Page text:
AUSTIN, Texas (AP) — In the end, there was a meaningless Senate resolution. And then, the months-long Republican-led effort to further shield Texas from gay marriage should the U.S. Supreme Court legalize it was dead.
Every Senate Republican and conservative Democrat Eddie Lucio signed a declaration praising "traditional" marriage. It has no legal effect and the Texas Constitution has banned gay marriage since 2005.
But a bill to bar state, county and local clerks from issuing court-ordered same-sex marriage licenses collapsed without floor votes in either chamber. And a proposal allowing some child welfare agencies to refuse to let gays or same-sex couples adopt children in Texas stalled, too.
So the ceremonial resolution was all the Senate's stalwart social conservatives could muster. Supporters said it was about family values; opponents suggested that the Supreme Court would force Texas to change soon enough.
"I'm not as concerned about being on the wrong side of history as I am being on the wrong side of what I believe," said Lt. Gov. Dan Patrick, who oversees the Senate and also signed the resolution.
It sparked, though, rawer emotions than are usually seen in the staid upper chamber. Democratic Sen. Juan "Chuy" Hinojosa declared, "What I see is discrimination."
"I do not understand why there is so much dislike and hate for people who are different," said Hinojosa, a McAllen Democrat who has a gay daughter. The resolution's author, North Richland Hills Republican Sen. Kelly Hancock, responded that he was no bigot: "There's no hate here."
When the debate was over, many senators hugged, showing there was no hard feelings. But their words still hung heavily in the air.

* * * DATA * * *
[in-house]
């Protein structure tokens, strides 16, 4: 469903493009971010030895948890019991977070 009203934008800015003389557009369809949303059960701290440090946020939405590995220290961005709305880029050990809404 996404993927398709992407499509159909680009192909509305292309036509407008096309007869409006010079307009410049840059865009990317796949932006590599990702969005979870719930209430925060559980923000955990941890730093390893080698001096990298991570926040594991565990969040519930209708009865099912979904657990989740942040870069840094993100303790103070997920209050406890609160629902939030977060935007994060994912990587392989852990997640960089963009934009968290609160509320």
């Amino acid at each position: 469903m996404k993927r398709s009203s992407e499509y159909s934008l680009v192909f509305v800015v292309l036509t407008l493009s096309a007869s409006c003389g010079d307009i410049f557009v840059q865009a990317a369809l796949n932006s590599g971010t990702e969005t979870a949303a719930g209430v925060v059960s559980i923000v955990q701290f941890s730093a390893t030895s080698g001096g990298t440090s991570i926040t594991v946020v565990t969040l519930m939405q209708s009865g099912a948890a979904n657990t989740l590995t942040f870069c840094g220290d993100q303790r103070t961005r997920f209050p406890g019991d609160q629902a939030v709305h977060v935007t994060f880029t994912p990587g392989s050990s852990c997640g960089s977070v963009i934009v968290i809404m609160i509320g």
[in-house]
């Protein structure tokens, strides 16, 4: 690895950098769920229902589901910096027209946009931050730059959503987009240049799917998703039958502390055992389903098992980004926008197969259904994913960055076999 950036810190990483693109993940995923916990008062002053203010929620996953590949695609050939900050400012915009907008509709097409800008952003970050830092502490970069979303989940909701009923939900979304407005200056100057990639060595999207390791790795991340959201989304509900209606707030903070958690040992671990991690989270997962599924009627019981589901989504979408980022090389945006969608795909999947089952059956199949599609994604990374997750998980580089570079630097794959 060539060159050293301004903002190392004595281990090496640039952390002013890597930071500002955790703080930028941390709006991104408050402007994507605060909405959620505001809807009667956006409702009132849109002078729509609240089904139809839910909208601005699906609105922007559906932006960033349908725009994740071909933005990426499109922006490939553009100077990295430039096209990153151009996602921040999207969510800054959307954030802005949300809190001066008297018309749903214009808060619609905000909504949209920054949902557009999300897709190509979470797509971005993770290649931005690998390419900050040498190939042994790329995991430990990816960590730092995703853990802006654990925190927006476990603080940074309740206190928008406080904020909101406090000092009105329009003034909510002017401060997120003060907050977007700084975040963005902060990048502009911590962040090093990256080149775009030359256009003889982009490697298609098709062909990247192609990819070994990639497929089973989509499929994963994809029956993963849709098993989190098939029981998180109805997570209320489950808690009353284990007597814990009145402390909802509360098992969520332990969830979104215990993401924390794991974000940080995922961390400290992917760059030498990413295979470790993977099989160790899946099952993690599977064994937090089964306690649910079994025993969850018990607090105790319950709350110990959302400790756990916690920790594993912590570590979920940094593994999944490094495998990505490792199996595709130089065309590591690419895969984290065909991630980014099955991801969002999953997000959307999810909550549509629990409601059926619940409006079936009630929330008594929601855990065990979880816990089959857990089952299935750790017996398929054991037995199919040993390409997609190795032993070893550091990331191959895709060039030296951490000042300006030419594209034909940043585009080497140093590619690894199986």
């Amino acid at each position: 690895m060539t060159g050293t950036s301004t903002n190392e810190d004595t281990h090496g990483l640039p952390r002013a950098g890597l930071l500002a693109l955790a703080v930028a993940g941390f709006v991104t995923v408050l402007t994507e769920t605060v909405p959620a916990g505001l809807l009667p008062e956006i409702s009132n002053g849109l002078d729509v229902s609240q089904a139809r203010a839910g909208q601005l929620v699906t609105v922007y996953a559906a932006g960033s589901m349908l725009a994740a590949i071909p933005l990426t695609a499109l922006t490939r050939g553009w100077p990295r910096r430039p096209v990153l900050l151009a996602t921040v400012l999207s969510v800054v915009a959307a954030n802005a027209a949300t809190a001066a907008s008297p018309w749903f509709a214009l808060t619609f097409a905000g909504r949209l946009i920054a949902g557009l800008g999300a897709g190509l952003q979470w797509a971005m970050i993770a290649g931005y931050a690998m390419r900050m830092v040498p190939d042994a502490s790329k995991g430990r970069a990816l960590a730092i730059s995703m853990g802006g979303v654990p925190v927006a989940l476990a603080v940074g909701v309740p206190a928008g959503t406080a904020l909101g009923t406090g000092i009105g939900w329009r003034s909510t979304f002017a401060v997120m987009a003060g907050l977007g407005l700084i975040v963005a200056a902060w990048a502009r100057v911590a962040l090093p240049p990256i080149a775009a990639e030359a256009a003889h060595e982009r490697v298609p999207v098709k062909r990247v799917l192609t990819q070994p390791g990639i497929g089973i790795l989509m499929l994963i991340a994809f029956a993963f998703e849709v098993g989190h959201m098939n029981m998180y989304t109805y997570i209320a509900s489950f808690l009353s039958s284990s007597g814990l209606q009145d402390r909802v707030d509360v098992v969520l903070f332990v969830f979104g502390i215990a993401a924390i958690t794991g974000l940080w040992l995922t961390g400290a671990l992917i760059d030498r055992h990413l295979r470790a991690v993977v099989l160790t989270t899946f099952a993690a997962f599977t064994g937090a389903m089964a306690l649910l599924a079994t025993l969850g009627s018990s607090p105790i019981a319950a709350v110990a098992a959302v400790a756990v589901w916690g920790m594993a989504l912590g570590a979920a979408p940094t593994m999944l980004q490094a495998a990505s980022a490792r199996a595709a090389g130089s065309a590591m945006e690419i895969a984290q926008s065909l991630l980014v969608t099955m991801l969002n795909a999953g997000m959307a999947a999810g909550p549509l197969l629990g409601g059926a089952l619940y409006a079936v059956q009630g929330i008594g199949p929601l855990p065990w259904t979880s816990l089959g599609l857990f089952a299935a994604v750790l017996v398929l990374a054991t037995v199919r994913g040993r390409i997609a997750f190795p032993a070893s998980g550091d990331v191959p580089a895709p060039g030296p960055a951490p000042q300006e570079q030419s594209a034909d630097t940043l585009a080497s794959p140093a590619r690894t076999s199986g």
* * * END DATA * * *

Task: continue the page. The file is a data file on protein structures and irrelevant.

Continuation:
Here's the session's final look at what issues had strong weeks — and didn't — in the Texas Legislature.
Execution Drug Supplier Secrecy
The Legislature approved, and Gov. Greg Abbott quietly signed, a law mandating that the identity of Texas' lethal drug suppliers remain confidential from the public and even death row inmates. Drug manufacturers say they won't sell to Texas without confidentiality since they've faced threats from death penalty opponents. Advocates counter that America's busiest death chamber should be as transparent as possible.
Tea party Republicans swept the November elections pledging to muscle a harder-line on immigration through the Legislature. But two bills that would do just that failed without floor votes in either chamber. A repeal of a 2001 law allowing some students in the country illegally to pay in-state tuition rates at Texas' public universities stalled. So did a proposal empowering police to inquire about the immigration status of people they stop, thus enforcing federal immigration policies at the local level. Last summer, Patrick declared, "We must not step back from being bold on the issue." It's a promise he couldn't keep on two of the session's most-watched bills.
WHAT'S STUCK IN THE MIDDLE
A statewide ban on using handheld devices behind the wheel passed the House early but died without a Senate vote amid opposition from Libertarians. So Texas still won't join the 46 other states that already ban it, but that may be a bit of a moot point. Dozens of local ordinances affecting the majority of Texas residents already prohibit texting while driving, having long since beaten the Legislature to the punch.